Theory of Evolution

Can any other family-friendly mid-size SUV lay claim to having evolved in a more startling and appealing way during the course of its existence than the Kia Sportage? We’re finding it difficult to think of another.

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Words Cameron Officer Photos Simeon Patience

Forgive the subjective start to this but based on personal experience, I’m positing the theory that there might not be another vehicle that better illustrates the great leap forward a car company has taken in a relatively short space of time, than the Kia Sportage.

Yes, there are other cars that have evolved and modernised gracefully over a similar timeframe. But what Kia has achieved with the Sportage inside two decades is nothing short of remarkable – it is perhaps the perfect analogy for the brand itself.

Back in the mists of time when I first started writing about motoring, a 2005 Kia Sportage 2.0-litre CRDi was one of the first long-term test vehicles I was handed the keys to. The Sportage spent six months in my driveway, affording me time to grow to like it quite a bit by the time I handed it back.

Strangely tall but somehow also short on its 2630mm wheelbase, the oversized blisters over the wheel arches helped give it ‘a look’ for sure… but not a universally championed one. It was a bit awkward looking, albeit with ample space inside the cabin and boot. That second generation Sportage already had a target on its back in fact, with fans of the original Mk 1 decrying the newcomer’s bulkier bodywork and lack of off-road agility (an attribute which gave the first gen Sportage plenty of admirers among four-wheel driving circles).

Even the version following that ’05 era car was a big step up in terms of… well, practically everything. Arriving in 2010, the third generation Sportage showcased smooth lines and a much more premium interior as the model settled comfortably into its role as the Korean manufacturer’s mid-size family SUV.

But this new iteration for the new decade has us reaching for the superlatives.

Developed on new underbody architecture, the latest Sportage represents a ‘clean sheet’ approach – one that appears determined to democratise modern, premium design. Right across the eight-model range (four petrols, four diesels and with hybrid and plug-in hybrid models yet to come), there is a thoroughly pleasing throughline of elegance to the crisp exterior design of this vehicle. 

In isolation the front end itself is a work of art. Given the degree of pencilwork that has gone into shaping the latest Sportage’s front end, it’s somewhat ironic that Kia’s “Tiger Nose” design – the styling attribute the brand has traditionally pushed forward most – is at its most subtle here in years. Sitting between giant boomerang shaped LED daytime running lights, the bigger visual drawcard is that bold panel of modern honeycomb grille, with all the brightwork on our top-of-the-range X-Line 2.0D 4WD tester turned up to 11.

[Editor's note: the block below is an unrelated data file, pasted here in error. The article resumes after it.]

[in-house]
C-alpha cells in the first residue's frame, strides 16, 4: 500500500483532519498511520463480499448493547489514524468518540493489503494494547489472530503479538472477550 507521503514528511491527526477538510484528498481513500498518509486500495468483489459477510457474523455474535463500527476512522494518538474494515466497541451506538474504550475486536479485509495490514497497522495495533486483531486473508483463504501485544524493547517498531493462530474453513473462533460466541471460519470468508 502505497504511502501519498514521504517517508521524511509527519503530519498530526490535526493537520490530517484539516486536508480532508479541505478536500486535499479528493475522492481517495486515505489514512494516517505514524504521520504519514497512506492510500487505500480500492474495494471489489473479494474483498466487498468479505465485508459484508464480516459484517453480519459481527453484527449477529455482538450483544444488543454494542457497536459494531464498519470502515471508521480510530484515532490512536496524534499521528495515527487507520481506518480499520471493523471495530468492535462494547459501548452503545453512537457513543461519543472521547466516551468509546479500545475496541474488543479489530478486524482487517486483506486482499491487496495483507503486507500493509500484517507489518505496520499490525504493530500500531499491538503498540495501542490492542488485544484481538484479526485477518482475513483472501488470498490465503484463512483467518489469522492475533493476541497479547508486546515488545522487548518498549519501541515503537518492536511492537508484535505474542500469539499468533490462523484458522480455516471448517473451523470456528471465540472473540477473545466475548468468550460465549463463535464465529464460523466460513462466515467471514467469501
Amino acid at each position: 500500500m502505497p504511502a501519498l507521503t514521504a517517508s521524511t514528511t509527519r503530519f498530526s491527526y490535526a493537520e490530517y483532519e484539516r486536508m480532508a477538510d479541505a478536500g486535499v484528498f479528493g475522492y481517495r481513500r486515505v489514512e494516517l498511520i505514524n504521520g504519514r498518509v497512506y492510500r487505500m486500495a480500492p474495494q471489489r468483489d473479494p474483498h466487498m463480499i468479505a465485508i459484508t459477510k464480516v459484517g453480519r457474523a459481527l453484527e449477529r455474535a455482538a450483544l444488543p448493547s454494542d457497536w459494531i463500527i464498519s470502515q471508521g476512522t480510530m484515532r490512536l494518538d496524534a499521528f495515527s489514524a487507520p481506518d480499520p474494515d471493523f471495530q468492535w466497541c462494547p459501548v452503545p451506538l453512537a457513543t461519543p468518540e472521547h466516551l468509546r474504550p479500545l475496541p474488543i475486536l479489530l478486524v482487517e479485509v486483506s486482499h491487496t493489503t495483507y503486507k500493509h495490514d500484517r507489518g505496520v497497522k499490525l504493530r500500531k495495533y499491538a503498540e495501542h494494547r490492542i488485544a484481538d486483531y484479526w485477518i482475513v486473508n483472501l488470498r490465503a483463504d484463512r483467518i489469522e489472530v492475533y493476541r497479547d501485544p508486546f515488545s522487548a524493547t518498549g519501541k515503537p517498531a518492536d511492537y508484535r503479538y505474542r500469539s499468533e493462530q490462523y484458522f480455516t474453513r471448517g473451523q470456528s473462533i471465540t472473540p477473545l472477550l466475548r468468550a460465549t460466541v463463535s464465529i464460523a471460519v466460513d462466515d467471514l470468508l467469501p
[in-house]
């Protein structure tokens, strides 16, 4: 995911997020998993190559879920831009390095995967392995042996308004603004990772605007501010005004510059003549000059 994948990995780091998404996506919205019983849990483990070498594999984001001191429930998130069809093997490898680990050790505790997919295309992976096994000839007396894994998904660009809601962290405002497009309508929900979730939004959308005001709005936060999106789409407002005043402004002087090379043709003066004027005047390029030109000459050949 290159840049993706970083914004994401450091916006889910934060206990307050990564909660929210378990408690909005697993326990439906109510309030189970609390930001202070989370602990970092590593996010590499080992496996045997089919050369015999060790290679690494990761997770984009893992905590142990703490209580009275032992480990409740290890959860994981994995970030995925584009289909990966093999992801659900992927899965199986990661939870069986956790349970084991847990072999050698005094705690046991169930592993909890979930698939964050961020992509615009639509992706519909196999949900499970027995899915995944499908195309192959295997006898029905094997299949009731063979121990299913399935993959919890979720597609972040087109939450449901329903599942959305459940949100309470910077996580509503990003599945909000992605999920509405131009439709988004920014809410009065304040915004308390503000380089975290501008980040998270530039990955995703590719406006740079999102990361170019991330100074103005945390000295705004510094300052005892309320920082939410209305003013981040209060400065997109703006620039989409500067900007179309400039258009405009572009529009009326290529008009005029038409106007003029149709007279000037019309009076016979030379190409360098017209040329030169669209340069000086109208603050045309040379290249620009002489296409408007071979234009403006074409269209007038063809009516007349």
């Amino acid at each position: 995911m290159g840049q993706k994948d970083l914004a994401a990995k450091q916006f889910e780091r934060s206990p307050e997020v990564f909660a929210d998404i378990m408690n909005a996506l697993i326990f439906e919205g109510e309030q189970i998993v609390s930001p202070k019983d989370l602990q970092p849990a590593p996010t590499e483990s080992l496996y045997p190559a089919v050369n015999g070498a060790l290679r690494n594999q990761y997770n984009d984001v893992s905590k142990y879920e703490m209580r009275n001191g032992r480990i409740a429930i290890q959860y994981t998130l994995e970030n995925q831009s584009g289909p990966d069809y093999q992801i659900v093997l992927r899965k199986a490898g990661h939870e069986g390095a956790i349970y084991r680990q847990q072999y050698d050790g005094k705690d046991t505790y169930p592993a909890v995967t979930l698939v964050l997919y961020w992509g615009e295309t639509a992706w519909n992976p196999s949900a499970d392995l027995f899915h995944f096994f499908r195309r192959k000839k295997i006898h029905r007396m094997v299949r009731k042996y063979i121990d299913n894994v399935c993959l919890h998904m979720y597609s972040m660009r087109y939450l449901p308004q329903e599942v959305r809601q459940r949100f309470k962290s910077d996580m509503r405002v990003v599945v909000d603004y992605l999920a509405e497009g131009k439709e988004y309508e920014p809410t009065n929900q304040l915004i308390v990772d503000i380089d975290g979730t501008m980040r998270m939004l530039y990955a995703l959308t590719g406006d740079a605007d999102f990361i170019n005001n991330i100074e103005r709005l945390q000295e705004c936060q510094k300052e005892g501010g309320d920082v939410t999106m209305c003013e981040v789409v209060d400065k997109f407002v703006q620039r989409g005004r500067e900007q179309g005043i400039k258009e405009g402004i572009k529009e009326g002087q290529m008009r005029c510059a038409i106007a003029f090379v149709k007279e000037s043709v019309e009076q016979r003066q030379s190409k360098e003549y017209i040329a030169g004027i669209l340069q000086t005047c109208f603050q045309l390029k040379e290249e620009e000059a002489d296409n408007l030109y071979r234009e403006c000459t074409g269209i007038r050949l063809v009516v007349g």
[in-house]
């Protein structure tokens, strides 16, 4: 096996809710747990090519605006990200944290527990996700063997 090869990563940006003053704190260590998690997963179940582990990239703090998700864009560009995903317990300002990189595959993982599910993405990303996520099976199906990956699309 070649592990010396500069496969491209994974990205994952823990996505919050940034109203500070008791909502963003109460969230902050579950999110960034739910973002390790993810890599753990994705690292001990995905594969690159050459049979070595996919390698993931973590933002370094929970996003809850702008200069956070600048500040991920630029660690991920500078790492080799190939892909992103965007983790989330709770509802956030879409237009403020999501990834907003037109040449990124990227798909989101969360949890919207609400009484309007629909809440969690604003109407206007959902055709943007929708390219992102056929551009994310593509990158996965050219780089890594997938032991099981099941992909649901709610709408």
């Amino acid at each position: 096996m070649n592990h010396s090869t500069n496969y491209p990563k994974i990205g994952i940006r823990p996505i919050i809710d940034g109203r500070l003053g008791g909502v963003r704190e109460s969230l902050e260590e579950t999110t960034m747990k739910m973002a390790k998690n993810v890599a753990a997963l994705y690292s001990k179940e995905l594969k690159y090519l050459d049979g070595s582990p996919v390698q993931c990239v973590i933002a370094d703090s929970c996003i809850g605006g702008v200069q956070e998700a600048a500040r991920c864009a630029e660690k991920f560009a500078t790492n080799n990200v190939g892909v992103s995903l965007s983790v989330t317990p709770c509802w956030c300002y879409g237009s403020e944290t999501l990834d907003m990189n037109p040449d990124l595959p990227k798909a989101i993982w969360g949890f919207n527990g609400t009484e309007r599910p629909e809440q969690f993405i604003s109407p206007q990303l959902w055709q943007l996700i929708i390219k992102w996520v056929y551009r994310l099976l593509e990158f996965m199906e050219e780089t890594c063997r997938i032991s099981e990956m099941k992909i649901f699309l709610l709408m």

The side profile and rear angle give the Sportage an air of solidity, with its 4660mm long (175mm longer than the outgoing version) and 1865mm wide body sitting satisfyingly snug on a variety of stylish grade-specific 17”, 18” and – as shown here – 19” alloy wheels. All the proportions are right.

The proportions of the boot area are similarly pleasing too, especially for the Sportage’s core audience of families. With 543-litres of luggage space on offer (77-litres more than the previous Sportage), Kia’s designers have made a good show of reserving the SUV’s back third for practical concerns.

It’s a slightly different story up front in the driver’s seat, where you can plainly see that all the design-led finery on show outside has been perfectly matched with a truly impressive level of refinement inside.

Even in ‘best dressed’ form, the X-Line 4WD is still a sub-$65,000 vehicle. Sitting behind the wheel and taking in the large 12.3” instrument cluster paired alongside the 12.3” infotainment touchscreen (and designed to feel like one continuous panel), you’d be excused for thinking this car should cost a fair bit more.

Taking its lead in a variety of ways from its bigger sibling, the Sorento, the new Sportage’s cabin makes good use of gloss panels and premium-feel materials throughout. The X-Line model also dismisses the conventional gearstick in favour of a rotary dial shifter, adding further ‘wow’ but not at the expense of functionality. On that note, it’s pleasing to see Kia sticking with some analogue touchpoints, with basic heating and ventilation control knobs that are easy to alter when on the move.

The new Kia Sportage is a giant leap forward from a company which is pushing ahead at warp speed in everything it does. Genuinely stylish, genuinely aspirational, it’s remarkable to consider how much the car and the company that makes it have both evolved in the last 20 years. One wonders what the next 20 will hold.

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